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600-1450 Part II

600-1450 Part II

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600-1450 Part II

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  1. 600-1450 Part II

  2. One crucial invention not found in Mesoamerican culture was theA) candle lampB) wheelC) fulcrumD) paddle boatE) pulley

  3. BWithout the wheel, Mesoamerican tribes and cultures had to rely on pack animals or simple skid sleds pulled by horses. This limited the amount that count be carried and also the speed at which goods could be transported. Even so, the Mayans had roads hundreds of kilometers long that were used to transport goods for trade.

  4. Which of the following were similarities between Muslim and Jewish merchants over 1,000 years ago?A) They were both defined by ethnicity and religion in their dealers with others.B) Both believed in Allah, the creator.C) Spain was open to both religions under the monarchy of Aragon.D) Trade was a disreputable vocation in both cultures.E) Christians in North Africa tolerated the minority religions.

  5. ADuring the Middle Ages, religious and ethnic identity defined many Muslims and Jews as they traveled and traded throughout Africa and Asia. Both faiths were scattered across three continents 1,000 years ago, and many Muslims and Jews were traders who bought and sold their goods over great distances.

  6. Great oceangoing expeditions were sponsored by which of the following governments c.1420?A) Heian JapanB) Ming ChinaC) Khmer CambodiaD) Mughal IndiaE) Abbasid Persia

  7. BUnder the command of an admiral named Zheng He, the Ming dynasty built a fleet of impressive ships that traveled throughout Asia and the Indian Ocean. The Chinese exported silk and porcelain to peoples thousands of kilometers from China in the early 1400s.

  8. The agricultural revolution under the Song dynasty featured all of the following innovations EXCEPTA) local specialization of cropsB) better water management and irrigationC) improved seeds for plantingD) better soil preparationE) the use of chemical fertilizer

  9. ESong China saw the improvement of many aspects of farming around 1100. Crops and land were better managed and yields increased. The Chinese used organic fertilizer but did not have access to chemical fertilizer.

  10. The first use of printed paper money c. 1024 can be traced toA) MesoamericaB) IndochinaC) Song ChinaD) Medieval ItalyE) German bankers

  11. CThe first money is believed to have been printed in Szechuan China during the Song period. New ways to offer credit to merchants were developed to facilitate trade. Greater market freedom allowed for more goods to change hands, which stimulated business.

  12. Intercontinental trade increased during the Mongol period whenA) great ships sailed to India under Genghis KhanB) the Silk Road reopenedC) Abbasid traders arrived in ChinaD) the Tartars invaded from the northE) the Kyber Pass was discovered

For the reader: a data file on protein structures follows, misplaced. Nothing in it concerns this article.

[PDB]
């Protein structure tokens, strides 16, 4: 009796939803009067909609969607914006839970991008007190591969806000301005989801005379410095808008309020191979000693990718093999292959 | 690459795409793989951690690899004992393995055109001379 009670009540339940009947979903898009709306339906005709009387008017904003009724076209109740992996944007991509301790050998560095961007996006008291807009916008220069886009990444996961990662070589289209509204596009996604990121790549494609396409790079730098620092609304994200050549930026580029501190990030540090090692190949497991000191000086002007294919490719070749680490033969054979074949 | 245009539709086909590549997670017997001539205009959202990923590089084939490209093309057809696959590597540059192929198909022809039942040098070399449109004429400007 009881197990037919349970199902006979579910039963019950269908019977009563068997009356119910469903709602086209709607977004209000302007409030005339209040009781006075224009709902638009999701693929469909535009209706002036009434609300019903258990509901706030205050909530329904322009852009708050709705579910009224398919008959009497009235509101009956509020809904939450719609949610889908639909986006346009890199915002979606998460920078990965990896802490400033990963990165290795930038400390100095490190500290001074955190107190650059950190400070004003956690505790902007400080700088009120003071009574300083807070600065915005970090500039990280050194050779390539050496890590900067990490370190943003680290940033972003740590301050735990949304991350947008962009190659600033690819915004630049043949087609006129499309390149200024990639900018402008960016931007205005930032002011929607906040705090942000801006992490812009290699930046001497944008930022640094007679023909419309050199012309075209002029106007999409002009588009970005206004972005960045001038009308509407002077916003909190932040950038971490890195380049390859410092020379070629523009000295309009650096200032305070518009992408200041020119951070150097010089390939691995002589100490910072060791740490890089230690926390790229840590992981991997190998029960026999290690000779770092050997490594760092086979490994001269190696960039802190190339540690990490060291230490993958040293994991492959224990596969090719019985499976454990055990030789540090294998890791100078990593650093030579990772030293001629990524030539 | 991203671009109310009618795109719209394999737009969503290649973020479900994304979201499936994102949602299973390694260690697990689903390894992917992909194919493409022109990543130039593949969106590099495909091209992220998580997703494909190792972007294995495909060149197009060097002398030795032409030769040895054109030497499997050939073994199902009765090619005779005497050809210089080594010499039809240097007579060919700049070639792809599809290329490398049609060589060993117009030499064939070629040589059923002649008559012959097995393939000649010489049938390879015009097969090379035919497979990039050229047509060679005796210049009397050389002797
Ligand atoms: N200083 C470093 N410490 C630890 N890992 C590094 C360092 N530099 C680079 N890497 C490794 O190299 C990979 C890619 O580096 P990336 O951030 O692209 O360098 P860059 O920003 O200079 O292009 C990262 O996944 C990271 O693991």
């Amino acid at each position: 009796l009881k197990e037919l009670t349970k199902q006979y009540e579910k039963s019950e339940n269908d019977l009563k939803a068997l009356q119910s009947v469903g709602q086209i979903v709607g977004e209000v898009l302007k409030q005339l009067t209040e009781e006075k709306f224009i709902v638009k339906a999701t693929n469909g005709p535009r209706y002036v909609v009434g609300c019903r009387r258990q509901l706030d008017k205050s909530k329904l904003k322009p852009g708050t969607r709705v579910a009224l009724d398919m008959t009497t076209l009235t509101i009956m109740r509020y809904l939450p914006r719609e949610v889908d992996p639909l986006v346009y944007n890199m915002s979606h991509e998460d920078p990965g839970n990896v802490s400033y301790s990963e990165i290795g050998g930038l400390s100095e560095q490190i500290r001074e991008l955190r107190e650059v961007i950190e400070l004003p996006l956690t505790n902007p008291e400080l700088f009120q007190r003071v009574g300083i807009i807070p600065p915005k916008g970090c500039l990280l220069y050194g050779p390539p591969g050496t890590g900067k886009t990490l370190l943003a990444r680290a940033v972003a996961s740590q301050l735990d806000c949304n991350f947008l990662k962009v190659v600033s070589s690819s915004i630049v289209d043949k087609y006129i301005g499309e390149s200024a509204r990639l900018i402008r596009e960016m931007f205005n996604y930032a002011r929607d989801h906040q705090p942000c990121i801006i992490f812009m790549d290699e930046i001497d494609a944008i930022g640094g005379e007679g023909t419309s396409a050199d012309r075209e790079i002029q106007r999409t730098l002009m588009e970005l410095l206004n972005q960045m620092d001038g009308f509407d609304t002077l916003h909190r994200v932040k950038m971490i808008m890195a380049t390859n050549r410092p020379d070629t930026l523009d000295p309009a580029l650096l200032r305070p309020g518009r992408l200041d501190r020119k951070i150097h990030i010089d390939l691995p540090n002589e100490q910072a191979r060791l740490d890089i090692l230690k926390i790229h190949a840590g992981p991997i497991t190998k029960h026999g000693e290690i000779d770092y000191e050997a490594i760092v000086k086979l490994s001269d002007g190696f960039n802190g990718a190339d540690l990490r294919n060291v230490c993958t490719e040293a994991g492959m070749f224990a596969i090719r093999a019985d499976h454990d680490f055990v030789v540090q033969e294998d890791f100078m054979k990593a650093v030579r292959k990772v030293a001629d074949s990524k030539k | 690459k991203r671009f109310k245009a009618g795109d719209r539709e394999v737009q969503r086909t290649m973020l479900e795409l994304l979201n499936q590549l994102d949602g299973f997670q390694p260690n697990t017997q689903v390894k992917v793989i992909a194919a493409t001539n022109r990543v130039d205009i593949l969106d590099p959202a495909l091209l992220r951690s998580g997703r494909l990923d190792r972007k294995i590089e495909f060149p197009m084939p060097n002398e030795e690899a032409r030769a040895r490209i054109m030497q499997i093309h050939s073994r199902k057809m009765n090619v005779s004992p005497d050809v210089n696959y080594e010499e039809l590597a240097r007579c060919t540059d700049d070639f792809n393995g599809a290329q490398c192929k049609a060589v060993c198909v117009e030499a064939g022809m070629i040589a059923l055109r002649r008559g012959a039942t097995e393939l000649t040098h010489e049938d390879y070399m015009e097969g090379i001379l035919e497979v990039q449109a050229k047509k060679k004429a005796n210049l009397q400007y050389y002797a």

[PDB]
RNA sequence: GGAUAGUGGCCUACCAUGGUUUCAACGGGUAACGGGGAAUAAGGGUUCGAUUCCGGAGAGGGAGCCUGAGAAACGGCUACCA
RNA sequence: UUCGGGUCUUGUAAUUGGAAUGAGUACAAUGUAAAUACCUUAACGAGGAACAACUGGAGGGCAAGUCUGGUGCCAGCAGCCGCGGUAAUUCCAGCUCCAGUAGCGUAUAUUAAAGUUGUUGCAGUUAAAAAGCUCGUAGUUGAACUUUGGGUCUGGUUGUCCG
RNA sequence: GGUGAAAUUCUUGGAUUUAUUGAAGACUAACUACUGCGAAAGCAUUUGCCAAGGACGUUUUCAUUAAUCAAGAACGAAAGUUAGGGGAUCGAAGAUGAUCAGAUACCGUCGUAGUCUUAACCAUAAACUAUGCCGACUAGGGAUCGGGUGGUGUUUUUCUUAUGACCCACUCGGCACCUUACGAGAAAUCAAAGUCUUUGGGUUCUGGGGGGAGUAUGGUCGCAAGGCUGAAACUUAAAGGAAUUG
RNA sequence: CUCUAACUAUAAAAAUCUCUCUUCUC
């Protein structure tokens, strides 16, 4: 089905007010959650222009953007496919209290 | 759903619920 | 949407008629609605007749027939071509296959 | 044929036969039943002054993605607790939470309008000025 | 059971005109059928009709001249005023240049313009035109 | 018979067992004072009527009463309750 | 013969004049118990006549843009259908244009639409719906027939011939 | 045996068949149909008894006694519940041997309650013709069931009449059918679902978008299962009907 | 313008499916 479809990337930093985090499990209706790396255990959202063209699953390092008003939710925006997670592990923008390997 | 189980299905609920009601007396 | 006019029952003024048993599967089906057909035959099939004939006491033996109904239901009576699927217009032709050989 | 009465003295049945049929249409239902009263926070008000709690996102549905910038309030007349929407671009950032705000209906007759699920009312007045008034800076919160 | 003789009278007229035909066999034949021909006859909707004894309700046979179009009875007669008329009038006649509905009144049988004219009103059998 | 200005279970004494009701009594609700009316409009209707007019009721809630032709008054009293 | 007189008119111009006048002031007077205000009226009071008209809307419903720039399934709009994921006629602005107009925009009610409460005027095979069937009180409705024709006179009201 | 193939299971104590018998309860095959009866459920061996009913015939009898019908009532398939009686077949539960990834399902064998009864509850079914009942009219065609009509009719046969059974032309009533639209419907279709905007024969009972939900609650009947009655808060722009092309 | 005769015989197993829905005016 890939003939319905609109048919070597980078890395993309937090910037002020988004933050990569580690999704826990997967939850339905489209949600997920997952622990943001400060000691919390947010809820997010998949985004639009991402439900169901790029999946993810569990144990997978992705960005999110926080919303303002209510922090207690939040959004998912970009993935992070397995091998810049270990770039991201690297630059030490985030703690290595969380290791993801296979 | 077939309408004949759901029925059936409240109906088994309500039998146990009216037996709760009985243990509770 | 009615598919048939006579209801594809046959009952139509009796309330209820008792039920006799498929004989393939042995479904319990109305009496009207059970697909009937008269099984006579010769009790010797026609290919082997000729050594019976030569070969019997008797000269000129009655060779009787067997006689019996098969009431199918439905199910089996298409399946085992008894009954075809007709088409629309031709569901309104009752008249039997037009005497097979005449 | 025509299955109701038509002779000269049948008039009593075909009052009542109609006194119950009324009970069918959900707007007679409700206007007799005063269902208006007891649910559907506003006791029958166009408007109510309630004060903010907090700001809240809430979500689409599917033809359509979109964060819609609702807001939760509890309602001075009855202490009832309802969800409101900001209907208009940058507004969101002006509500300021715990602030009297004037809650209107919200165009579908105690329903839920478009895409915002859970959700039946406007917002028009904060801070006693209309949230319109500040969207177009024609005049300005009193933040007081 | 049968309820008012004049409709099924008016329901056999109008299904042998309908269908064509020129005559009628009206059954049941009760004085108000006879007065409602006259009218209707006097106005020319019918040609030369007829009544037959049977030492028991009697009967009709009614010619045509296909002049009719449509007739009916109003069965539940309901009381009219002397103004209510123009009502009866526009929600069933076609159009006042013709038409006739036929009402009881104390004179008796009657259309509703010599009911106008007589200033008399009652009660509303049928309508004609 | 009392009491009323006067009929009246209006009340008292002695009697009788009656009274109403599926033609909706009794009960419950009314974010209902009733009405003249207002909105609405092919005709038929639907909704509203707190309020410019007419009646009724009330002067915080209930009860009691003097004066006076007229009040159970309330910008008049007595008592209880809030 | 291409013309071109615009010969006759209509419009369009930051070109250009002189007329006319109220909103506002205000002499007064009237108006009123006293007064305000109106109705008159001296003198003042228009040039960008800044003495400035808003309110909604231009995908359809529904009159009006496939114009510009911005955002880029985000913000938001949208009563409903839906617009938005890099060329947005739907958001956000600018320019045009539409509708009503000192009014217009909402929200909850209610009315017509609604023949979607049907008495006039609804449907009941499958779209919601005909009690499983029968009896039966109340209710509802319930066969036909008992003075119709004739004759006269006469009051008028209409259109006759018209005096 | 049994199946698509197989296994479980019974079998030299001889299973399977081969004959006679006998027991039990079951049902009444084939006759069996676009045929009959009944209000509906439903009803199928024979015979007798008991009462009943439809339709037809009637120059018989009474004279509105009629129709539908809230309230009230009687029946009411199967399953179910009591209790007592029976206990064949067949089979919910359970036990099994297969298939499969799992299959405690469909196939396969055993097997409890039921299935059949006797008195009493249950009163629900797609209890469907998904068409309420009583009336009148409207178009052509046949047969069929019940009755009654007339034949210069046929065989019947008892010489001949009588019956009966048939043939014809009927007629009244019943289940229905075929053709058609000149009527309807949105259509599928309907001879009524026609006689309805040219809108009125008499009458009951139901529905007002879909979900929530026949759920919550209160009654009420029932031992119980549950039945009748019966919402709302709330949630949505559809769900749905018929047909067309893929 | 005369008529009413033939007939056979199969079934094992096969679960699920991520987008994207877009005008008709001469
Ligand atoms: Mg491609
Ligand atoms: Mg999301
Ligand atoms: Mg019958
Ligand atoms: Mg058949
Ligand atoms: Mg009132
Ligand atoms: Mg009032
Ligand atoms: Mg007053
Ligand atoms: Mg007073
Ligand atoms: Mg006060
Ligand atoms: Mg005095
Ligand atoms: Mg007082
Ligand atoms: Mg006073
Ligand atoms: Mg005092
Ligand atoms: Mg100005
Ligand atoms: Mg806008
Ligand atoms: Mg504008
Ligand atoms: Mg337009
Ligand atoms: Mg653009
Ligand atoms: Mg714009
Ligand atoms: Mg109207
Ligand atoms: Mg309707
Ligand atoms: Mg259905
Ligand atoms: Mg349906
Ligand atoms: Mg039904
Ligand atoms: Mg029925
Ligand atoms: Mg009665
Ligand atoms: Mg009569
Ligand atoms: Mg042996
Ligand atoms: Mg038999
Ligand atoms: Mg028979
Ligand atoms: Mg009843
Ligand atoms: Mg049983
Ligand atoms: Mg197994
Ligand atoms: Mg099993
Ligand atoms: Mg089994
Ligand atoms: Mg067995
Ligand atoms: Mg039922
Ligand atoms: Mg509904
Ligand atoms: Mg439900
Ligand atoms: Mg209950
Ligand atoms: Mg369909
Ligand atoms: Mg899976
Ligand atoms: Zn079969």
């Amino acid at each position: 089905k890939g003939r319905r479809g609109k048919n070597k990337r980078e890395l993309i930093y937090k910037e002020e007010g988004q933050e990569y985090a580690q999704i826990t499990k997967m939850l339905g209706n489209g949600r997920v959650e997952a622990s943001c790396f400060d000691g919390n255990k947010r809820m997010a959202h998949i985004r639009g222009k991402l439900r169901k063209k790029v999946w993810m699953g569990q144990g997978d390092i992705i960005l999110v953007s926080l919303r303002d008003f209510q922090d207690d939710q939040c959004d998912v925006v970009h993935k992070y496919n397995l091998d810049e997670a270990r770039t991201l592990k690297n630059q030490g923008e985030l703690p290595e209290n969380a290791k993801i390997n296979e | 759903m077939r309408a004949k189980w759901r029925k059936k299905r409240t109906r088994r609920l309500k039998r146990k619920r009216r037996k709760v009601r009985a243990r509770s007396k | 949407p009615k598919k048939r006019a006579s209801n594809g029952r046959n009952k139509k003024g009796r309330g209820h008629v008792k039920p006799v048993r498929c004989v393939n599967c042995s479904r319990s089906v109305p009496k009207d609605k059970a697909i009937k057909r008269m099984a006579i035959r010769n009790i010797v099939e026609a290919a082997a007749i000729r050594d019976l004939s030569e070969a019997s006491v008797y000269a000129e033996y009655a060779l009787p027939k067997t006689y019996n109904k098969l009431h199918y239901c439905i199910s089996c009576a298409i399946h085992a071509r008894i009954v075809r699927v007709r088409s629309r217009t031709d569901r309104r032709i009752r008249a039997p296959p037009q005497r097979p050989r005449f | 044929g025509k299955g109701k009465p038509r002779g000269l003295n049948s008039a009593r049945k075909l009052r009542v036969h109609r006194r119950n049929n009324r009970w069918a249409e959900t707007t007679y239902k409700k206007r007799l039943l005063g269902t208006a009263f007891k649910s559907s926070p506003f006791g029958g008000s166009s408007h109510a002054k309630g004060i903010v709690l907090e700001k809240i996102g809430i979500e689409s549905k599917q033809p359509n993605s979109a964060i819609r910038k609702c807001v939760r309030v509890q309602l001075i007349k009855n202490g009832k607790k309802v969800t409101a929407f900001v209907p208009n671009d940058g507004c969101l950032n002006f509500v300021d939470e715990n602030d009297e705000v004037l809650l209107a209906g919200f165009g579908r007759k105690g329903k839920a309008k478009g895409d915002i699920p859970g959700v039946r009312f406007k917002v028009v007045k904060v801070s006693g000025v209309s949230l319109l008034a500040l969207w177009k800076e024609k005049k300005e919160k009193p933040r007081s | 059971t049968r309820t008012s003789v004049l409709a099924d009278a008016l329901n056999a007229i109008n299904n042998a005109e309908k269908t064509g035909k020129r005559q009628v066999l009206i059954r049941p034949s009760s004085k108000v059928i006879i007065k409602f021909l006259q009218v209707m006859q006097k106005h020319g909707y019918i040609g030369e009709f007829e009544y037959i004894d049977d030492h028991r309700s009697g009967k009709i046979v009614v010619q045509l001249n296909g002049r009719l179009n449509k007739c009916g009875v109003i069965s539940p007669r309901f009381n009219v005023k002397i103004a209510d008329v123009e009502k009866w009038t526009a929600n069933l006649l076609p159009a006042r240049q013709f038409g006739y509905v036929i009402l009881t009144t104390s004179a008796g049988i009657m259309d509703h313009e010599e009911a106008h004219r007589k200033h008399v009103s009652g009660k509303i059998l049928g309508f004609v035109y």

13. BThe period sometimes termed Pax Mongolica lasted for about a century and saw the reestablishment of trade routes, including the Silk Road, that spanned Asia. Traders could travel all the way from China to Europe and North Africa at this time.

  14. The fragmentation of the Mongol empire took the form ofA) mass religious conversion to ChristianityB) separate khanates ruled by Mongolian lordsC) dramatic defeat by the Russians in the WestD) invasion by JapanE) disease that ravaged the population

  15. BWith the death of Genghis, the Mongol conquests devolved to separate Mongol relatives who created four separate khanates. These khanates lasted another generation, until the Mings overthrew the Mongols c. 1368.

  16. The population of Asia and Europe decreased significantly c. 1390 because ofA) a global pandemicB) Mongolian conquests across EurasiaC) widespread famine along the Silk RoadD) war between the Abbasids and RussiaE) dynastic transitions in China

  17. AThe plague of medieval times is thought to have come with the Mongols to China. It then traveled along trade routes to Europe and decimated the populations there, from south to north. While warfare can account for some deaths in China, millions of deaths are attributed to the plague, from East Asia to Scandinavia.

  18. Trade diaspora can best be defined as which of the following?A) Chains of camel stations in the Middle EastB) Guilds in North AfricaC) Way stations along the Silk RoadD) A far-flung network of international merchantsE) A Russian trade route to the Caucasus

  19. DFrom ancient times, trade networks extended from the Mediterranean to the Indian Ocean. By 1200, these networks covered three continents. Trade networks also evolved in North America under the Inca by 1450.

  20. Medieval trade between England and Flanders thrived with the manufacture of A) wool textilesB) silk garments in WalesC) porcelain in HollandD) brass metalworkE) wood carvings

  21. AWool was the most common type of cloth in Europe. The English learned very early to make wool garments and sell them to other parts of Europe. Wool became the foundation of their economy and trade. This in turn earned a favorable balance of trade for England.

  22. In Japan, a transition toward land-based economies in the control of the military class occurred during the A) Kamakura periodB) Jomon periodC) Tokugawa eraD) Meiji RestorationE) Taisho era

  23. AAfter the Heian period, Japan evolved into a feudal order in which an agricultural economy was overseen by the military or samurai class. A bakufu government was established in the Kamakura around 1185. The head of this government was a shogun who ruled over other feudal lords from west to east.

  24. The wealth of Roman Catholic Church c. 1150 drew criticism from people such asA) Cardinal VincennziB) John Calvin in FranceC) Erasmus of RotterdamD) St. AugustineE) Francis of Assisi

  25. ESome Christians saw the wealth and ornamentation of the church as a departure from the earlier values of charity and community. Francis of Assisi was drawn to a vision of simple poverty and service for the common people. He sought and received the blessing of the pope to create his own order within the Roman Catholic Church in which priests could take pledges of poverty and work among the poor.

  26. Islamic states after 1000 C.E. tended to beA) quasi-democraticB) ruled by a single emirC) egalitarianD) politically unstableE) dynastic in nature